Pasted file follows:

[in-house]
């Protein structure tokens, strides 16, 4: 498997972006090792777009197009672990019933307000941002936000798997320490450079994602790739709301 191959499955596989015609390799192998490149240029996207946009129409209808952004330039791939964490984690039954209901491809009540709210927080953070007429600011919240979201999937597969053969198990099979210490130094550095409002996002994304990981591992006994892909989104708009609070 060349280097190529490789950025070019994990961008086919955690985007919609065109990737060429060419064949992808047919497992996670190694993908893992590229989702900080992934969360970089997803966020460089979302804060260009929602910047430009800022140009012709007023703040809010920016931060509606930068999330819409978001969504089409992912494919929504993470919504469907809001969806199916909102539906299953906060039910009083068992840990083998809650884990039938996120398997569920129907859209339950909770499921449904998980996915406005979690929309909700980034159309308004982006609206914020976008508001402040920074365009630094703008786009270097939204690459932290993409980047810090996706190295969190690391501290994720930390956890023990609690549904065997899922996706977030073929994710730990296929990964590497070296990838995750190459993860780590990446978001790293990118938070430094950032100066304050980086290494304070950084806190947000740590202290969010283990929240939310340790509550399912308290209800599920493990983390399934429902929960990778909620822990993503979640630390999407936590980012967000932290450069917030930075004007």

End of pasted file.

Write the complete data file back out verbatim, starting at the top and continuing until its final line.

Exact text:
[in-house]
């Protein structure tokens, strides 16, 4: 498997972006090792777009197009672990019933307000941002936000798997320490450079994602790739709301 191959499955596989015609390799192998490149240029996207946009129409209808952004330039791939964490984690039954209901491809009540709210927080953070007429600011919240979201999937597969053969198990099979210490130094550095409002996002994304990981591992006994892909989104708009609070 060349280097190529490789950025070019994990961008086919955690985007919609065109990737060429060419064949992808047919497992996670190694993908893992590229989702900080992934969360970089997803966020460089979302804060260009929602910047430009800022140009012709007023703040809010920016931060509606930068999330819409978001969504089409992912494919929504993470919504469907809001969806199916909102539906299953906060039910009083068992840990083998809650884990039938996120398997569920129907859209339950909770499921449904998980996915406005979690929309909700980034159309308004982006609206914020976008508001402040920074365009630094703008786009270097939204690459932290993409980047810090996706190295969190690391501290994720930390956890023990609690549904065997899922996706977030073929994710730990296929990964590497070296990838995750190459993860780590990446978001790293990118938070430094950032100066304050980086290494304070950084806190947000740590202290969010283990929240939310340790509550399912308290209800599920493990983390399934429902929960990778909620822990993503979640630390999407936590980012967000932290450069917030930075004007």